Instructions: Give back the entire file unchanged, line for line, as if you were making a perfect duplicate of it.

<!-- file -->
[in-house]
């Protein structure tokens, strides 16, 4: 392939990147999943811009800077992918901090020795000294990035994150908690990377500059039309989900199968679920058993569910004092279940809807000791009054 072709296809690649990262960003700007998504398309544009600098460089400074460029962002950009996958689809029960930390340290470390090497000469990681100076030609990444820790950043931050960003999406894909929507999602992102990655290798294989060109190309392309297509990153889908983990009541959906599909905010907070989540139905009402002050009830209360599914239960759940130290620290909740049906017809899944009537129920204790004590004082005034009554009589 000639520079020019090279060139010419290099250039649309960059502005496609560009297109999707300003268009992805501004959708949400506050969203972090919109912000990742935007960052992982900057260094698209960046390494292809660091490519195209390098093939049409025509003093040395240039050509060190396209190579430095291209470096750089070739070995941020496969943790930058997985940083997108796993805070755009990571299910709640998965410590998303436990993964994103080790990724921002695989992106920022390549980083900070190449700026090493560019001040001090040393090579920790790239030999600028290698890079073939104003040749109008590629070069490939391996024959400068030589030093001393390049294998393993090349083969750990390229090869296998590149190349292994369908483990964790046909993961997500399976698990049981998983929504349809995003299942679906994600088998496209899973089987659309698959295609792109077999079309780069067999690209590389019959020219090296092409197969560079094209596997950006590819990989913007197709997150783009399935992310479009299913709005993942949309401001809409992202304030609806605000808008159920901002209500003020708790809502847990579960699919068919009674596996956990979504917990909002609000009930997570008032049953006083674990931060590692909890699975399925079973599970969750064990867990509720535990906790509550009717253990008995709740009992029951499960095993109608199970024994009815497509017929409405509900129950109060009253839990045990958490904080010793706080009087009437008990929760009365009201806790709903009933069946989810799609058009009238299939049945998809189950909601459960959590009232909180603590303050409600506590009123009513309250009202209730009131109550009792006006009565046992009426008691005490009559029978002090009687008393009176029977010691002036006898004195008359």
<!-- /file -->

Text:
[in-house]
């Protein structure tokens, strides 16, 4: 392939990147999943811009800077992918901090020795000294990035994150908690990377500059039309989900199968679920058993569910004092279940809807000791009054 072709296809690649990262960003700007998504398309544009600098460089400074460029962002950009996958689809029960930390340290470390090497000469990681100076030609990444820790950043931050960003999406894909929507999602992102990655290798294989060109190309392309297509990153889908983990009541959906599909905010907070989540139905009402002050009830209360599914239960759940130290620290909740049906017809899944009537129920204790004590004082005034009554009589 000639520079020019090279060139010419290099250039649309960059502005496609560009297109999707300003268009992805501004959708949400506050969203972090919109912000990742935007960052992982900057260094698209960046390494292809660091490519195209390098093939049409025509003093040395240039050509060190396209190579430095291209470096750089070739070995941020496969943790930058997985940083997108796993805070755009990571299910709640998965410590998303436990993964994103080790990724921002695989992106920022390549980083900070190449700026090493560019001040001090040393090579920790790239030999600028290698890079073939104003040749109008590629070069490939391996024959400068030589030093001393390049294998393993090349083969750990390229090869296998590149190349292994369908483990964790046909993961997500399976698990049981998983929504349809995003299942679906994600088998496209899973089987659309698959295609792109077999079309780069067999690209590389019959020219090296092409197969560079094209596997950006590819990989913007197709997150783009399935992310479009299913709005993942949309401001809409992202304030609806605000808008159920901002209500003020708790809502847990579960699919068919009674596996956990979504917990909002609000009930997570008032049953006083674990931060590692909890699975399925079973599970969750064990867990509720535990906790509550009717253990008995709740009992029951499960095993109608199970024994009815497509017929409405509900129950109060009253839990045990958490904080010793706080009087009437008990929760009365009201806790709903009933069946989810799609058009009238299939049945998809189950909601459960959590009232909180603590303050409600506590009123009513309250009202209730009131109550009792006006009565046992009426008691005490009559029978002090009687008393009176029977010691002036006898004195008359």